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Pyles: Vote yes for redistricting reform

Pyles: Vote yes for redistricting reform

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These are not the halcyon days of our republic. Instead of calm we have chaos. Instead of tranquility we have turbulence. But hope may be on the horizon.

Recently Sen. Emmett Hanger, R-Augusta, made an announcement. In case you missed it, the state senator was forming an action committee to lead an effort for a fairer way to draw election districts and himself for governor.

Hanger had been a nearly singular Republican voice against gerrymandering, the process of drawing political voting districts by the party in power to keep that party in power. He did this even while it benefitted he and his party. “Statesmanship” is not a word used much anymore, for good reason, but could make a comeback when considering this man.

Now that the Rorschach inkblots, posing as legislative districts, are out of favor by the out of favor Republicans, he is not alone. Except, with the shoe now being on the other foot, Democrats are having second thoughts.

Perfection is known to be the enemy of the good. And the Constitutional amendment Hanger supports might indeed have weaknesses. In fact, he had offered a different plan in the legislature. But with an eye on the better, not the perfect, he put his own preference aside. The public expects continual improvement but generally prefers the gradual to the grand.

As for running for governor; we should be so lucky. Sure he is brown shoes in a tuxedo world, but isn’t that what we are looking for now? A good pair of worn, but serviceable, loafers (a type of shoe, not a description of Emmett) ready for church, work, or gently prodding lazy bottoms in Richmond, may be just the footwear required for today’s fashionable governor.

The task of becoming governor, for a middle of the road Republican, will be daunting. Hanger will not be the first choice of the hard right folks controlling his party. Those folks are good at arousing passions but not so effective in actually winning elections. Perhaps constant losing will motivate even those, who never saw an election they couldn’t blow up, to conclude the majority of Virginians prefer a well-functioning government to continual revolution.

The dalliances with the likes of Ken Cuccinelli may have been emotionally satisfying for some but there aren’t enough of this “some” to win. Conversely, Hanger would scare the britches off the Dems.

Hanger will mean more people in the GOP tent. Independents do not like the wild guys. They prefer the steady, the decent, like Emmett. It’s that simple.

I can speak confidently about Hanger because we have occupied the same space for so long. In high school he was part of the “big uglies” on Fort Defiance’s basketball team. I was on Buffalo Gap’s team of normal sized but much better looking young heroes. We met in the District V finals and the good prevailed. (That would be Gap, thank you)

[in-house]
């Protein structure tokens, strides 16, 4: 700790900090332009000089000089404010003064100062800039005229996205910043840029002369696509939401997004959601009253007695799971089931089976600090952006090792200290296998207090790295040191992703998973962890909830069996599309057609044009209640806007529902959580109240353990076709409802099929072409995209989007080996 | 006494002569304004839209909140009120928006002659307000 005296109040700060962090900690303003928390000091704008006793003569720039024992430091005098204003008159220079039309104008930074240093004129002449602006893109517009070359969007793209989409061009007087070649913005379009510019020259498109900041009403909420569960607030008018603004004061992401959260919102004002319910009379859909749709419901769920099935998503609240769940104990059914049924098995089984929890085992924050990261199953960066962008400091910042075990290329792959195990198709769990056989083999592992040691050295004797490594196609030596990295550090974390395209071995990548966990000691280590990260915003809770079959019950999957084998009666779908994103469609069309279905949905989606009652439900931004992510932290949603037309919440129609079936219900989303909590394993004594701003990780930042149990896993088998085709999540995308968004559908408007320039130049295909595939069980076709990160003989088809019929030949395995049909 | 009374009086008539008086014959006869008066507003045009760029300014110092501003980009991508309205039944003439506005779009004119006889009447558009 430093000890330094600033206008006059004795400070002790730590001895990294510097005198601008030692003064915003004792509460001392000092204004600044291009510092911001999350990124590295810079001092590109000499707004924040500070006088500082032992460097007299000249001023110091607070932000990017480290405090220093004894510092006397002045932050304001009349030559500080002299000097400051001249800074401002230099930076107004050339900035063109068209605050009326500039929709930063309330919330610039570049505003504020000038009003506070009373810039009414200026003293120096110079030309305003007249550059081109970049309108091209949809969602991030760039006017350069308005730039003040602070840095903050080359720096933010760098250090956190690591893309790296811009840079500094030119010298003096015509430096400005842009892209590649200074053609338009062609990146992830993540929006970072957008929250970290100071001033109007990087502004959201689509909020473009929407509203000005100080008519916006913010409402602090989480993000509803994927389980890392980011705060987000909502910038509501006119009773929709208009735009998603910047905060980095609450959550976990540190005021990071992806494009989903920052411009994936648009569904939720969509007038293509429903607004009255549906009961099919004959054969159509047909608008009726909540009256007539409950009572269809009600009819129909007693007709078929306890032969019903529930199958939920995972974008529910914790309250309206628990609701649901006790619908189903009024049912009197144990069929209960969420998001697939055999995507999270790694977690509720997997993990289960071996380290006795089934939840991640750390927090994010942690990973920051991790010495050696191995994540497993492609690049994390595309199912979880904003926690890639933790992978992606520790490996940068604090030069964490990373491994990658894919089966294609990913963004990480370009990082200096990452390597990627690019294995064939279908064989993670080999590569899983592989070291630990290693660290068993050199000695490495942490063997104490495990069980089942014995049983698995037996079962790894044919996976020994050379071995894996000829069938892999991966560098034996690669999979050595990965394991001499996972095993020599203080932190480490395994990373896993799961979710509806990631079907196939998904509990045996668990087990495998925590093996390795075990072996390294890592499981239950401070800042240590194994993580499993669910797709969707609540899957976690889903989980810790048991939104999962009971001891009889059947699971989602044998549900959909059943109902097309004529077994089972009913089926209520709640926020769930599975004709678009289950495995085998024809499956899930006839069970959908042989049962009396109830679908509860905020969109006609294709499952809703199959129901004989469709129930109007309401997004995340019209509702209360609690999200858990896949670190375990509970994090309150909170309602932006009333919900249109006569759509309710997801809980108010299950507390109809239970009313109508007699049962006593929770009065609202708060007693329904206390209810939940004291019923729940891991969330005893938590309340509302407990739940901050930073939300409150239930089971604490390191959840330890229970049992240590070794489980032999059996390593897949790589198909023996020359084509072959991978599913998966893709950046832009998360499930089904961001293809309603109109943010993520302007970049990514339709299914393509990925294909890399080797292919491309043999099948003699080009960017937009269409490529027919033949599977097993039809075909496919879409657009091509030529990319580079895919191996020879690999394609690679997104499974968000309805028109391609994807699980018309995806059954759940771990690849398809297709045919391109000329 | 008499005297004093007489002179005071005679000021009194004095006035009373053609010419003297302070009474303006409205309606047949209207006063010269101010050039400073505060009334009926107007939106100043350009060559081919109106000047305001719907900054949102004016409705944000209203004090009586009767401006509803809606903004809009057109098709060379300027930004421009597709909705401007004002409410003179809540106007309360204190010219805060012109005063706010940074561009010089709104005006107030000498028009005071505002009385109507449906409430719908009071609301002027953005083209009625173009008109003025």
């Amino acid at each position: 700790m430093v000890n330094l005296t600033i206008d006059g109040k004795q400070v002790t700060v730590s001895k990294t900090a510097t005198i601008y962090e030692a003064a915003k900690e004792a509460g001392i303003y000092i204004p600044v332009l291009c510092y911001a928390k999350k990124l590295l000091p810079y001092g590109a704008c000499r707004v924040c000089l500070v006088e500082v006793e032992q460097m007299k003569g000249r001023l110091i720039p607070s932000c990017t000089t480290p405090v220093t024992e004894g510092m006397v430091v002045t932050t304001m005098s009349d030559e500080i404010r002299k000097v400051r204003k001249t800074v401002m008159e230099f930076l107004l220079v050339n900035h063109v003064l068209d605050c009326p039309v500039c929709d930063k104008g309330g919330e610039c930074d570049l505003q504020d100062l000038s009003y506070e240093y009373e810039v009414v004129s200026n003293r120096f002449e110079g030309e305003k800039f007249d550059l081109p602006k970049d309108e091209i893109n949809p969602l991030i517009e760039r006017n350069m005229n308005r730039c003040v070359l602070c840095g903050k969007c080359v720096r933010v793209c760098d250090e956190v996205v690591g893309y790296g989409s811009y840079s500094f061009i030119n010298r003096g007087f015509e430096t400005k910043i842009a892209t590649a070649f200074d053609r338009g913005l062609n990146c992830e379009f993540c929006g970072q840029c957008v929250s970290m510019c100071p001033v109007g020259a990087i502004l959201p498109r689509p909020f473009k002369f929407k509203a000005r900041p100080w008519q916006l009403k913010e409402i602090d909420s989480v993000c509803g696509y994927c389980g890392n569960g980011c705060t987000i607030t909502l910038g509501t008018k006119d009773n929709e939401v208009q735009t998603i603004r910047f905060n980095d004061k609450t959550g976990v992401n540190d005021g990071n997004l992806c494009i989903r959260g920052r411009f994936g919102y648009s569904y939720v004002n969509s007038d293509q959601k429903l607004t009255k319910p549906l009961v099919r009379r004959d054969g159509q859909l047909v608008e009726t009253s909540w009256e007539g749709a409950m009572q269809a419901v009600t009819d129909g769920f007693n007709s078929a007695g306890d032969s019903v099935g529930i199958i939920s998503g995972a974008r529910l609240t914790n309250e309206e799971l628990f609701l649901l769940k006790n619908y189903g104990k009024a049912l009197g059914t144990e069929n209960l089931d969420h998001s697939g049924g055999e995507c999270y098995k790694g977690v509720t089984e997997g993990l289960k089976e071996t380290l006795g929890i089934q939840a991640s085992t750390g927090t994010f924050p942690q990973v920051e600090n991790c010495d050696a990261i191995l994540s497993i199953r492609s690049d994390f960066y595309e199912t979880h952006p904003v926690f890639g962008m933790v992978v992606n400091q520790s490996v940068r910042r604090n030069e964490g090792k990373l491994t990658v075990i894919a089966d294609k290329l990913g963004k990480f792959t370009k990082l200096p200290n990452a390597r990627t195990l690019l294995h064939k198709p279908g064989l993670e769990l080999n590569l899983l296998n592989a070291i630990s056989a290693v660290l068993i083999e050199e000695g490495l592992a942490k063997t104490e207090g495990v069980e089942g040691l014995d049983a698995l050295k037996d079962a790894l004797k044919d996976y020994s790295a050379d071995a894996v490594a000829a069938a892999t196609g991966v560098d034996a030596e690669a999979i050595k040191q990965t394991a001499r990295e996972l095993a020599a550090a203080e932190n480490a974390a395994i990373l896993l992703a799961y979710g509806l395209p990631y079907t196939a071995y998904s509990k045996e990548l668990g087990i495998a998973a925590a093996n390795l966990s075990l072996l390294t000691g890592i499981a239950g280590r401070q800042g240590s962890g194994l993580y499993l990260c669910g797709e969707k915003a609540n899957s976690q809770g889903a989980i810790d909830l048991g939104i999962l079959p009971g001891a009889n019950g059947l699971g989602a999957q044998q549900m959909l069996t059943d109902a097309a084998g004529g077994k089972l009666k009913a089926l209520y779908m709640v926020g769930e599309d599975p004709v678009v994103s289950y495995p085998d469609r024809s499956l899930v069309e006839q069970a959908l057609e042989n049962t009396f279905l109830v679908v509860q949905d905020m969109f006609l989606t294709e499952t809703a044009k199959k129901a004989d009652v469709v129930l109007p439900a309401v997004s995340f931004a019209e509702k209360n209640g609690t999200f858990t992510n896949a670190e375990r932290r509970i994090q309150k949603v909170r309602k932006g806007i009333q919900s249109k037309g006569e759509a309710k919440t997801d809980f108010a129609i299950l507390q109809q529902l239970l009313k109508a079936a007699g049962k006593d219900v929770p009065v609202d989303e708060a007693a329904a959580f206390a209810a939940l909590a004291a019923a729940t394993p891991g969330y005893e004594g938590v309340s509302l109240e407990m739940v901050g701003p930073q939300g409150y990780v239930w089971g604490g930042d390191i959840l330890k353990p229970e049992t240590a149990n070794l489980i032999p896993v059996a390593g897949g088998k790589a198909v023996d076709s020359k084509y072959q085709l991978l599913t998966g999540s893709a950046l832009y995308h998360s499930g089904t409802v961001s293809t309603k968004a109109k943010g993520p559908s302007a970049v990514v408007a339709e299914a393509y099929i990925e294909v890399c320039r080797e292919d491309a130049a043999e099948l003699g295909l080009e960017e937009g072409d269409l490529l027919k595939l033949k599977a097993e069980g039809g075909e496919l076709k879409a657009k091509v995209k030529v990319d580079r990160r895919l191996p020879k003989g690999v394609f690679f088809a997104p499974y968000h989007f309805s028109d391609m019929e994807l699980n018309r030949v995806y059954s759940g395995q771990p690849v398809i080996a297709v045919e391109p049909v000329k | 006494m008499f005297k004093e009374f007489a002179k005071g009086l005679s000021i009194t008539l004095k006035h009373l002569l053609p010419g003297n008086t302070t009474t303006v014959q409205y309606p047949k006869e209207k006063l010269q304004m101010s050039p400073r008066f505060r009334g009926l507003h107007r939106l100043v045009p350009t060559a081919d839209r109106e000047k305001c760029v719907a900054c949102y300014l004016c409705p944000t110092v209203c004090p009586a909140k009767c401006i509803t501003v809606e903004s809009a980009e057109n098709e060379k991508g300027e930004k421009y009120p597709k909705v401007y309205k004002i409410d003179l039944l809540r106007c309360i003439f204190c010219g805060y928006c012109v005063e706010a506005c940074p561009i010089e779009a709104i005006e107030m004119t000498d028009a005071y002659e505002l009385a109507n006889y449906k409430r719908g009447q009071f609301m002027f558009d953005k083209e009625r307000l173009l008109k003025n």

We both went into service, attended Madison College, and married up in being chosen as suitable by girls from the same Richmond high school, Hermitage. In 1995 Emmett was elected senator and I Augusta County supervisor.

It was as supervisor I could see the difference between those who never left their party allegiance behind and one who sought the better for the people of Augusta County. We got help with the internal mechanisms of Richmond in achieving help with funding for flood dams and grant applications for the service authority. Our legislative aide in Richmond always found an ally in Hanger.

He carried and had passed legislation allowing the county to put as many as six years between mandatory reassessments. This saved money in the county budget and additional time between tax increases for our taxpayers.

He had worked on a long shot proposal of mine to use the “land use” values of farm acreage to more accurately reflect the county’s ability to fund education. (This is government minutiae but would be a big benefit for our schools.) Hanger never made excuses for why something good could not be done but rather said he would look into it, and would.

We know that any party which becomes all powerful will become untethered to balanced government. Voting “Yes” this November for fairer re-districting is an important way to keep political overreach tempered. Working to advance Hanger to governor will bring true bipartisanship to the governor’s mansion.

Halcyon days may await us yet.

Tracy Pyles, a former chairman and member of the Augusta County Board of Supervisors who lives in Augusta County, is a columnist for The News Virginian. His column is published Saturdays.

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